Montessori. You’ve heard of it. You’ve probably misspelled it. You’ve drooled over the beautiful materials, the sweet, child-sized everything. Maybe you’ve considered implementing it with your family. But then, you started reading about it and yikes– it sounds like you’d have to overhaul your entire life to make it work. Not only that, but it seems expensive. Like, expensive. Here’s the thing– Montessori CAN be costly and you CAN overhaul your life when incorporating it if you want. BUT neither of these things are deal-breakers.
Let me tell you a secret. You can make Montessori work for your family without spending a dime and without turning your life upside down. Here’s how.
You’ve heard the saying ”Mind over matter”….well, when it comes to making Montessori work for you, I say Mind over materials. Montessori materials are brilliant and lovely, but the most essential parts of the philosophy are the principles and mindset.
At its core, Montessori is an approach to learning and living that looks at the whole child. Rather than seeing your little one as a helpless, defenseless creature, there’s a deep understanding and respect for the soul and being that lives inside that delicate little body. Montessori is rooted in the belief that all children, no matter their age, are miraculous, whole people with capacities beyond our imagining.
When you begin to step back and allow this to sink in, you can enable your child greater freedom and opportunity to grow and demonstrate their fantastic capabilities.
Tips to Try
Pause. When you notice your child doing something you’re not on board with, resist the urge to shout, “No! Stop that!” and instead observe your child for a moment. Perhaps he is just exploring the item or have a unique idea about how to use it. If you decide you don’t approve, that’s okay. Try asking him about what he’s doing.
Ask. If you disapprove of what your child is doing, try allowing her to think through her actions. “Do we climb on tables in this house?” or “Does that belong in your mouth?”. Sometimes simply asking your child about their behavior interrupts the activity and gives her the chance to make an empowered decision to stop. This is more powerful and beneficial than making a demand or coercing her to follow through with a threat or bribe.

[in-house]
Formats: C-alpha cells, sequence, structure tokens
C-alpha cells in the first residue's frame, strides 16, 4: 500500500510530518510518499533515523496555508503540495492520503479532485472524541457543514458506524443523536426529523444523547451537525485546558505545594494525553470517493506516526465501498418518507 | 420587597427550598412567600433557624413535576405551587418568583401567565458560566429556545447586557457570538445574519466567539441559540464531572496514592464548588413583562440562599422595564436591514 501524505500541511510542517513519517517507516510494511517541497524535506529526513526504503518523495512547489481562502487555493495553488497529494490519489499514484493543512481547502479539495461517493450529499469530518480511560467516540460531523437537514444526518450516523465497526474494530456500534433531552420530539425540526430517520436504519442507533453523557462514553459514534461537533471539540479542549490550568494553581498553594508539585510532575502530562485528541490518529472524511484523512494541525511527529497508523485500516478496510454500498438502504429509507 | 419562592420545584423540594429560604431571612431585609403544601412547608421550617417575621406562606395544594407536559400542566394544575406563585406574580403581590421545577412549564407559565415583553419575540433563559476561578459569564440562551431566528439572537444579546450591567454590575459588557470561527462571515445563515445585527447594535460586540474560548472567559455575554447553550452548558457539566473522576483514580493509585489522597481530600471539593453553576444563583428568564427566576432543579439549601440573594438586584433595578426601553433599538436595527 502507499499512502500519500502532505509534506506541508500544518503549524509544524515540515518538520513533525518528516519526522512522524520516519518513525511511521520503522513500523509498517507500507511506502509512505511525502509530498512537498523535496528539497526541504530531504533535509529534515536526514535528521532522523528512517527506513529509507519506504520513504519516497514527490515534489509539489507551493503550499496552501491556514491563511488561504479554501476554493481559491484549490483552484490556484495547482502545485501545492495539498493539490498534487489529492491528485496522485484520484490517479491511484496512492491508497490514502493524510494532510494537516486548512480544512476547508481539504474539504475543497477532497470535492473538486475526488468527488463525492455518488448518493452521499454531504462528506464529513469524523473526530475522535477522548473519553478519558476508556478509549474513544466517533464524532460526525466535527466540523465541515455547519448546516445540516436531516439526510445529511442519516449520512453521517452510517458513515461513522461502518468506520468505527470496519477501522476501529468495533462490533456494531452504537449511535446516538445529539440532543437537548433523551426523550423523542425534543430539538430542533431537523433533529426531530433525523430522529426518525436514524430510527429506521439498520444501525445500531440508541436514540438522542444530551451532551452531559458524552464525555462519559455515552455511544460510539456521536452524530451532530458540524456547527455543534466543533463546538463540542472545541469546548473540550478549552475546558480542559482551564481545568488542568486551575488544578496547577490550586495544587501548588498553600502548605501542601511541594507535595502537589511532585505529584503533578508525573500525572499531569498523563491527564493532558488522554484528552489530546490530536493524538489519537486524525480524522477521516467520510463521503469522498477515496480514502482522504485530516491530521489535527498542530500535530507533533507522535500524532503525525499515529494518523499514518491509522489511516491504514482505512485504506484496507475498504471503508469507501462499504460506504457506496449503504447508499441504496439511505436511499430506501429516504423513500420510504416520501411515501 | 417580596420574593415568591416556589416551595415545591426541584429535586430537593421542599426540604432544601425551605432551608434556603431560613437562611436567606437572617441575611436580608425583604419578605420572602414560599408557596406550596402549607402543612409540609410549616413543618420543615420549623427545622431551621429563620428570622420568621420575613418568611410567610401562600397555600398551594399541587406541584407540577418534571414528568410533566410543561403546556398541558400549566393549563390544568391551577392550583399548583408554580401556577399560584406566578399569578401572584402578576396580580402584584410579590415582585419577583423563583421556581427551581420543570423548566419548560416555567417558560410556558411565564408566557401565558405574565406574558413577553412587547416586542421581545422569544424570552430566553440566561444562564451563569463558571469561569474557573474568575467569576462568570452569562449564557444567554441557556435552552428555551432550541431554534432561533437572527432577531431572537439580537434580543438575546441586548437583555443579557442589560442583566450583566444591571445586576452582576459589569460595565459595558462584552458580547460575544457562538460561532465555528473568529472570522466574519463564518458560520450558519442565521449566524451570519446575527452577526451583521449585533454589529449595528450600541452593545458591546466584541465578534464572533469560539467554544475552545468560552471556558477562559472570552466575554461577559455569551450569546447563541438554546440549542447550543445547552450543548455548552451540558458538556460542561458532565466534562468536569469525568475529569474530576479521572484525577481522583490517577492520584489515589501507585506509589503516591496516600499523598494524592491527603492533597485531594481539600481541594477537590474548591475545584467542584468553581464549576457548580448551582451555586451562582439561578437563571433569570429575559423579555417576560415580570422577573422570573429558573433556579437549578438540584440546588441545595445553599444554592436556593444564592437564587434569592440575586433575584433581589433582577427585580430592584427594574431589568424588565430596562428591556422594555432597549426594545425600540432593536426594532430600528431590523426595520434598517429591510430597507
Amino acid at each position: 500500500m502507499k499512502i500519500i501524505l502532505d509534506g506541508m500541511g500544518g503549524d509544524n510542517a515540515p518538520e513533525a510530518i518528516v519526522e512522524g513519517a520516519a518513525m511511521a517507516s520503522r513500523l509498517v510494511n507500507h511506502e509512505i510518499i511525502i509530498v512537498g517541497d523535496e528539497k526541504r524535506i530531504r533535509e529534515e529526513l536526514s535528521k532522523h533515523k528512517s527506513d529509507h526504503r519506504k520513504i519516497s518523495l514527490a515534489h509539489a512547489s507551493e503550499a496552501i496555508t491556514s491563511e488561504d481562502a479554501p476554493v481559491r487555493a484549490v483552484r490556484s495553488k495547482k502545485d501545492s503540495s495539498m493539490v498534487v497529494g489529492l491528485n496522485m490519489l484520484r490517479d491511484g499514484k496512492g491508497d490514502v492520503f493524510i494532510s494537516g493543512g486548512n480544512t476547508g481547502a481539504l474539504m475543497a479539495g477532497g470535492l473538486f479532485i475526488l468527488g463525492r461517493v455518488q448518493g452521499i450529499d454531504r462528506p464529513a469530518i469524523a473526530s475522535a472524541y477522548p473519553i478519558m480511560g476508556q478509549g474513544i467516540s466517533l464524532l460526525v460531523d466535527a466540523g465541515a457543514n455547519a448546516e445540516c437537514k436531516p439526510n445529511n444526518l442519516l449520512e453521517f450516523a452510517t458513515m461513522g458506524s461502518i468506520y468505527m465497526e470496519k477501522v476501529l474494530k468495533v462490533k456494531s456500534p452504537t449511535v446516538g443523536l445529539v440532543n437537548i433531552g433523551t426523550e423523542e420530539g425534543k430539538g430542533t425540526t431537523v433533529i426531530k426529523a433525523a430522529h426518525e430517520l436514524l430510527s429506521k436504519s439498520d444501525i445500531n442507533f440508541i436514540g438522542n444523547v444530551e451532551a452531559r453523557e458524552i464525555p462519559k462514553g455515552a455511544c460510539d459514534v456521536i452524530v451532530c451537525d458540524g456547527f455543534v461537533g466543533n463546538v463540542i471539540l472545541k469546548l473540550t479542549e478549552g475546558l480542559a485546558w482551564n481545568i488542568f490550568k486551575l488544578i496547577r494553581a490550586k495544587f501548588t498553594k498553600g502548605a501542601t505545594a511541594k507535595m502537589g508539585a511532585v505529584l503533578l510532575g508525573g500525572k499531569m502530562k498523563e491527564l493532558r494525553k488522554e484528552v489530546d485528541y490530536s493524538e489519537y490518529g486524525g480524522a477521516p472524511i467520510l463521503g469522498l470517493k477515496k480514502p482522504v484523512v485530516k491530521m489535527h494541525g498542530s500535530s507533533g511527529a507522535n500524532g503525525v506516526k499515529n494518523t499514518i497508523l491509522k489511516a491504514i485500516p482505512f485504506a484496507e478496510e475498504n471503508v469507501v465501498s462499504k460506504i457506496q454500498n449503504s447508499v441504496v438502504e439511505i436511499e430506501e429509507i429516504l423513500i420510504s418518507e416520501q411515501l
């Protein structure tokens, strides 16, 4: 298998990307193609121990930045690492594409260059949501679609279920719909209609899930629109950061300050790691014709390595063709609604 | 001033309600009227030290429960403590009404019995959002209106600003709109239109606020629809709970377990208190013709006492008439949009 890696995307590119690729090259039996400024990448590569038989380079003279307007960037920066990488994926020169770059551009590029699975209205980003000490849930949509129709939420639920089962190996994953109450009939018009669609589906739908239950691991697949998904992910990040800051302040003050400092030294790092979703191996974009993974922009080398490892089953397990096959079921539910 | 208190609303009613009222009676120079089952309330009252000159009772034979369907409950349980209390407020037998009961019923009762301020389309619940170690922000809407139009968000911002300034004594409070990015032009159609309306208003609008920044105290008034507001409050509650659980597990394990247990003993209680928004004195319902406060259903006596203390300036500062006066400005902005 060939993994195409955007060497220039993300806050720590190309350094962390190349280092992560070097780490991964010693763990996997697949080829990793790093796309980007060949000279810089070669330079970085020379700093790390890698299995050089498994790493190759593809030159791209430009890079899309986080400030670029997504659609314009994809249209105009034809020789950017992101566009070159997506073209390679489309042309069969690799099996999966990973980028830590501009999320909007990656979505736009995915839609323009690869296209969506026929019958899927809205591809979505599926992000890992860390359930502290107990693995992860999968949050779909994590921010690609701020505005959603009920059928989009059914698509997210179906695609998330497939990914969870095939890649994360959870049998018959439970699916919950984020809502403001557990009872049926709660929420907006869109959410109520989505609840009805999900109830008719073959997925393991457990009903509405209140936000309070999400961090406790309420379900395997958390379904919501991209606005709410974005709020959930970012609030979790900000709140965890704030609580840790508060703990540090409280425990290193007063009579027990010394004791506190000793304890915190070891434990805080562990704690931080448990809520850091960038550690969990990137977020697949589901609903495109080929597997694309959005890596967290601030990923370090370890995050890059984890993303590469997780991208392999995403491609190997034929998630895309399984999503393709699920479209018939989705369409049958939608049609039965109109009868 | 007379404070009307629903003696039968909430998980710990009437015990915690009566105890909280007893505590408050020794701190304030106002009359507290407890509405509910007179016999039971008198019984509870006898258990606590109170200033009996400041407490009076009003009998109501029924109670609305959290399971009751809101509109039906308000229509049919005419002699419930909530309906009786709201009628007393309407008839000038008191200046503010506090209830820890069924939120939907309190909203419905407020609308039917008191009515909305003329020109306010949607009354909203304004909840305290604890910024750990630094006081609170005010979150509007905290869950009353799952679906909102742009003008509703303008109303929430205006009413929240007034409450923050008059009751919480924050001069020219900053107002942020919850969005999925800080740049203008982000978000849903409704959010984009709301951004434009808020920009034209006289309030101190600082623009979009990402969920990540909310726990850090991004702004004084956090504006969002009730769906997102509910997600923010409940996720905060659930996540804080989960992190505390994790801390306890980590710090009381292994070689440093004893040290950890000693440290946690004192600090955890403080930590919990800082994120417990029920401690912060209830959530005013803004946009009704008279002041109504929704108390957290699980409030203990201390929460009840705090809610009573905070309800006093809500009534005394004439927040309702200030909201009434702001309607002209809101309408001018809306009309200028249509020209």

Empathize. How do you like to be treated when you’re learning something new or navigating a challenge? Provide your little one with the same respect you’d like to receive. Rather than distracting or dismissing his feelings, acknowledge them with affirming love. “I can see that you’re upset. I would find that very frustrating too.” Remember, your child’s brain is still developing, so while he is competent, he can’t regulate his emotions the way you can.
Provide Opportunities. It is faster and easier to do everything for our children, but offering time for them to practice real-life skills is a beautiful way to incorporate Montessori into your life together. It can be as simple as providing opportunities for independent decision making– offering choices, “Would you like to wear this shirt or that shirt?” or “Would you like to read this book or that one?”. You can also allow them to participate in cleaning. “We spilled our drink. This is how we wipe it up.” Show them and offer them a cloth to help.
This is just the tip of the iceberg, but it’s a great way to dip your toes in and see if some of the Montessori principles mesh with your life. These suggestions work whether your child is six days, six months, six years, or older! Whether your child is verbal or not, treating him as a whole person with capabilities, feelings, beliefs, and a unique personality is an important part of laying the foundation for his growth and development in the years to come.